A struggling housing market, flagging consumer spending and waning job growth have curbed optimism among once-ebullient business owners and managers.
In a December survey that the Review-Journal and the Las Vegas Business Press sent to local trade groups and businesses, 51.8 percent of participants said they expect an excellent or a good year ahead.
That number is down considerably from results in the two previous years, when roughly 94 percent of people who answered the Review-Journal’s questionnaires predicted good or excellent times.
Gauging attitudes offers a glimpse into the business decisions executives will make. A negative outlook can become a self-fulfilling prophecy, as business owners who expect a down year often hire fewer workers and scale back on marketing to wait out a soft economy. Broad pessimism could yield slower overall expansion.
Brian Gordon, a principal for economic consulting firm Applied Analysis, said this year’s dimmer views don’t surprise him.
For one thing, he said, a sickly real estate market has undermined consumer confidence and chipped away at household wealth, so locals aren’t lavishing discretionary dollars on casinos and retailers the way they used to. Throw in regular news reports about skyrocketing foreclosures or tumbling home prices, and perception combines with reality to squelch expectations.
Survey respondent William “Biff” Leonard has a front-row seat to the consumer meltdown that’s shaking up stock markets and pinching retail sales.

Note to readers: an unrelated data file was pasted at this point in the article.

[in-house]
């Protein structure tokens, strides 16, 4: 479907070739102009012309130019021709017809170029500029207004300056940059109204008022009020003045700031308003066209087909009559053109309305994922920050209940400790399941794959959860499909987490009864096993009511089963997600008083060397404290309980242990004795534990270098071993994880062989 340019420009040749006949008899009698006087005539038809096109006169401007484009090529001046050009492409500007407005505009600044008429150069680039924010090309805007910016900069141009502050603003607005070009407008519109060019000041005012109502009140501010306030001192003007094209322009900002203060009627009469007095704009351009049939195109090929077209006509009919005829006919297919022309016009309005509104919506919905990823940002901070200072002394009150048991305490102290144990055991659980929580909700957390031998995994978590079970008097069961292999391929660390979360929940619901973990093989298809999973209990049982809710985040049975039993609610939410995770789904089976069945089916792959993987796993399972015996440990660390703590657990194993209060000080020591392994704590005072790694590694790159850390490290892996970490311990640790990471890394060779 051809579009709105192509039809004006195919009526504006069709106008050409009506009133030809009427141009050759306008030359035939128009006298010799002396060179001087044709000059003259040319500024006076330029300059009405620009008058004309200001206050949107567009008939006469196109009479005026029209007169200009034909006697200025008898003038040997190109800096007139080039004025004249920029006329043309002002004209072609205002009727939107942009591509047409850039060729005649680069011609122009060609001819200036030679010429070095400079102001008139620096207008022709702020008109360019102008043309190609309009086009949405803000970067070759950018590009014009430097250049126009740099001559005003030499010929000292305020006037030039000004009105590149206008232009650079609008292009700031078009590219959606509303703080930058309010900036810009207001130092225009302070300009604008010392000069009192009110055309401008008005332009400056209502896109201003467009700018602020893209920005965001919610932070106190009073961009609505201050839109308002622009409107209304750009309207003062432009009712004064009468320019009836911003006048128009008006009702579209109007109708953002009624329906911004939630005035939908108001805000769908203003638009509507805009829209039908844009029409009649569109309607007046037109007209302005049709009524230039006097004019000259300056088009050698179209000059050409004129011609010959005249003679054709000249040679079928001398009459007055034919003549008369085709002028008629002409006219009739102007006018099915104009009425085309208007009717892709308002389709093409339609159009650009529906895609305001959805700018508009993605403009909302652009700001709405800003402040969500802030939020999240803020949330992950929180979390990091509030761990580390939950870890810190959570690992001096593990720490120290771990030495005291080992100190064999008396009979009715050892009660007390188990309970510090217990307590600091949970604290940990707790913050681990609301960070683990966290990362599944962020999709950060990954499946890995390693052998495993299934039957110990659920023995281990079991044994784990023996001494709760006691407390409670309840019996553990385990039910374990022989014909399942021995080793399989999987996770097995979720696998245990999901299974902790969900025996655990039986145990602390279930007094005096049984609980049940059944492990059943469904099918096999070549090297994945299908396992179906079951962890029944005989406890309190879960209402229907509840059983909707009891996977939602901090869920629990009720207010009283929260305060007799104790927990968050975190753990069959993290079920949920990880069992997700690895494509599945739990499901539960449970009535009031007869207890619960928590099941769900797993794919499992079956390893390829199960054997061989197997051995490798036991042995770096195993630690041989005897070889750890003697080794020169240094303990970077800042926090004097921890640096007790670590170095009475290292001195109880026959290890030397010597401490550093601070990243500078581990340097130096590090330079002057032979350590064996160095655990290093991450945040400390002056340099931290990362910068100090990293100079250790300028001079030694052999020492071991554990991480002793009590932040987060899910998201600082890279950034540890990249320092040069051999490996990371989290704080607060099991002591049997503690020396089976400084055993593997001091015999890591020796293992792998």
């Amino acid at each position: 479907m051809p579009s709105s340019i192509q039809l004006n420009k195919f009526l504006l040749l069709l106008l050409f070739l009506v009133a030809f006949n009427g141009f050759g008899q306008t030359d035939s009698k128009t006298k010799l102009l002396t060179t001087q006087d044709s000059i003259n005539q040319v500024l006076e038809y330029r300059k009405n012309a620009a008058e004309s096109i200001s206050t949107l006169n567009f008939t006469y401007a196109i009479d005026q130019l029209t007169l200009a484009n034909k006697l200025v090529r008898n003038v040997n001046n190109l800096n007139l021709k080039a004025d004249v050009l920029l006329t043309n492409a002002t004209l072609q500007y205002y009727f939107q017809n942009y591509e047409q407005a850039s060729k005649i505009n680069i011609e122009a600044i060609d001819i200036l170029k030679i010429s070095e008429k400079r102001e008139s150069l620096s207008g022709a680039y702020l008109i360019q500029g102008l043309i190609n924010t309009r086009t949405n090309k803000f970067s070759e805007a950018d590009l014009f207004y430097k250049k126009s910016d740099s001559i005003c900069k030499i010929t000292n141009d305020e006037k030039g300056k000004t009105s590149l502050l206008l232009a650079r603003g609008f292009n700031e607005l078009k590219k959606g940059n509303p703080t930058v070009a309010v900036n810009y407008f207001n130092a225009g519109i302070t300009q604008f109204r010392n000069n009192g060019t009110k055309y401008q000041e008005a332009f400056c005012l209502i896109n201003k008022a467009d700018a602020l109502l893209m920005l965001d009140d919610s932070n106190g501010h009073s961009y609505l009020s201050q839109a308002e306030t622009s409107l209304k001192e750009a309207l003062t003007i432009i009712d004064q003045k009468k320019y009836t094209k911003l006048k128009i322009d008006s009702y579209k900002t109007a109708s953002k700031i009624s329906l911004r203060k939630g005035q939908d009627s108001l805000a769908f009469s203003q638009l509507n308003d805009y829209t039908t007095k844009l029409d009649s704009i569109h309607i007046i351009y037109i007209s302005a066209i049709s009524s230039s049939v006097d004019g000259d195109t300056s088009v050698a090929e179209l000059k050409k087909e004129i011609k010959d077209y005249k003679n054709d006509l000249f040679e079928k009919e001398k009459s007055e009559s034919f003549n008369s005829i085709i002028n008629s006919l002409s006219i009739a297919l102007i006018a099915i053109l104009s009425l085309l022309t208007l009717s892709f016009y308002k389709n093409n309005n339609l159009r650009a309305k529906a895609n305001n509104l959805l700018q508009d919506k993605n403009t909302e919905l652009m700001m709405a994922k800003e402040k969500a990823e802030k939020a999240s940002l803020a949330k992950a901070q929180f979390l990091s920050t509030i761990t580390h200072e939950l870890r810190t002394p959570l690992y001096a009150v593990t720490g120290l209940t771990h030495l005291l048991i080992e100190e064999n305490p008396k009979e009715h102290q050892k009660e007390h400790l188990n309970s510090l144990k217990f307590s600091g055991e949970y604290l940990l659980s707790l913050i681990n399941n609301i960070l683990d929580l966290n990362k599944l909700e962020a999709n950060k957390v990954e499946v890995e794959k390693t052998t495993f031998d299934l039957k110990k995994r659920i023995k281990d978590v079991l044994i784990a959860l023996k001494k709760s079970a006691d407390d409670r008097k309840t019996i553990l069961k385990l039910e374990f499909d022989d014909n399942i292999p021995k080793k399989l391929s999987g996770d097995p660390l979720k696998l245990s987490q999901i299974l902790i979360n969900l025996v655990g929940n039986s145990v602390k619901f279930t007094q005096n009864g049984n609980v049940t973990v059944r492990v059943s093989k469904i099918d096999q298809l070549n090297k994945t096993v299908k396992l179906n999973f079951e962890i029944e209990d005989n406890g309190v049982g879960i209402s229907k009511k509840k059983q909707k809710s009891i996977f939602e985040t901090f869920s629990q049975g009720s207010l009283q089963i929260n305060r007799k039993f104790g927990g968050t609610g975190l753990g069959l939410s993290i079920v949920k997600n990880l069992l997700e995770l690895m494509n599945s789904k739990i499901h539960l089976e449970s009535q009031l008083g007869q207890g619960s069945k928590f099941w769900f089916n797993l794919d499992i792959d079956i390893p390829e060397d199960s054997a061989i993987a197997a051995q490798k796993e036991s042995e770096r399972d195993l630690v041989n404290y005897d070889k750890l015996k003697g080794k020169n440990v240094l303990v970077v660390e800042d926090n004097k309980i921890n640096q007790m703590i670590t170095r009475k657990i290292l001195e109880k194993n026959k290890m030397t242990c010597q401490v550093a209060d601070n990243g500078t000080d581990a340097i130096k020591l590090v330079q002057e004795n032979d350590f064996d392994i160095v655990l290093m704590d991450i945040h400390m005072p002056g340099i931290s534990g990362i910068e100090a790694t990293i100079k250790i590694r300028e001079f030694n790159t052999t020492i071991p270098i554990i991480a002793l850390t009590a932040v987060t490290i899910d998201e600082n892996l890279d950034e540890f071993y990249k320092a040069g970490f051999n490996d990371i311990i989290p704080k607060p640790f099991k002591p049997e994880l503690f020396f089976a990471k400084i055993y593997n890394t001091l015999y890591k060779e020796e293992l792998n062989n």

Leonard is a federal bankruptcy trustee for the Nevada district, and he said the indicators he sees on the job point to a poor year ahead for the local economy.
The volume of bankruptcies Leonard handles has returned to the pre-reform levels of 2004, as real estate professionals ranging from sales agents to home inspectors look to erase debt. Workers in trades such as plumbing and carpentry are visiting Leonard in growing numbers, as are inexperienced investors who bought multiple properties with exotic mortgages. Credit-card debt among filers has jumped from a typical $10,000 two years ago to as much as $50,000 or $100,000 now.
Worse still, the mean age among filers in Leonard’s case load dropped from around 50 a few years ago to 44 today. Clients as young as 21 tell Leonard their financial troubles began with outsized home loans and too much charge-card debt. The trend suggests that even the youngest consumers enjoyed easy access to big credit lines they couldn’t afford, Leonard said, and it reveals a widespread carelessness among banks that will continue to snake through the economy in 2008.
Survey participant Matthew Saltzman, a shareholder in the Las Vegas law firm Kolesar & Leatham, agreed that an ongoing “sharp correction” in the housing market will keep a lid on the local economy’s growth in the coming year. And a relatively slow year for resort openings could also cloud 2008’s prospects. The job formation resulting from 45,000 new hotel rooms here in the next five years “won’t be in full gear” until 2009, Saltzman noted. Between a slack housing market and postponed help from the gaming sector, Saltzman predicted only a fair 2008.
Yet many business executives and managers hold out hope for 2008.
Their optimism comes partly from a belief that certain subsectors of the local economy will perform well in the next 12 months. They also expect aggressive moves into fresh lines of business to buffer them against a sagging commercial climate.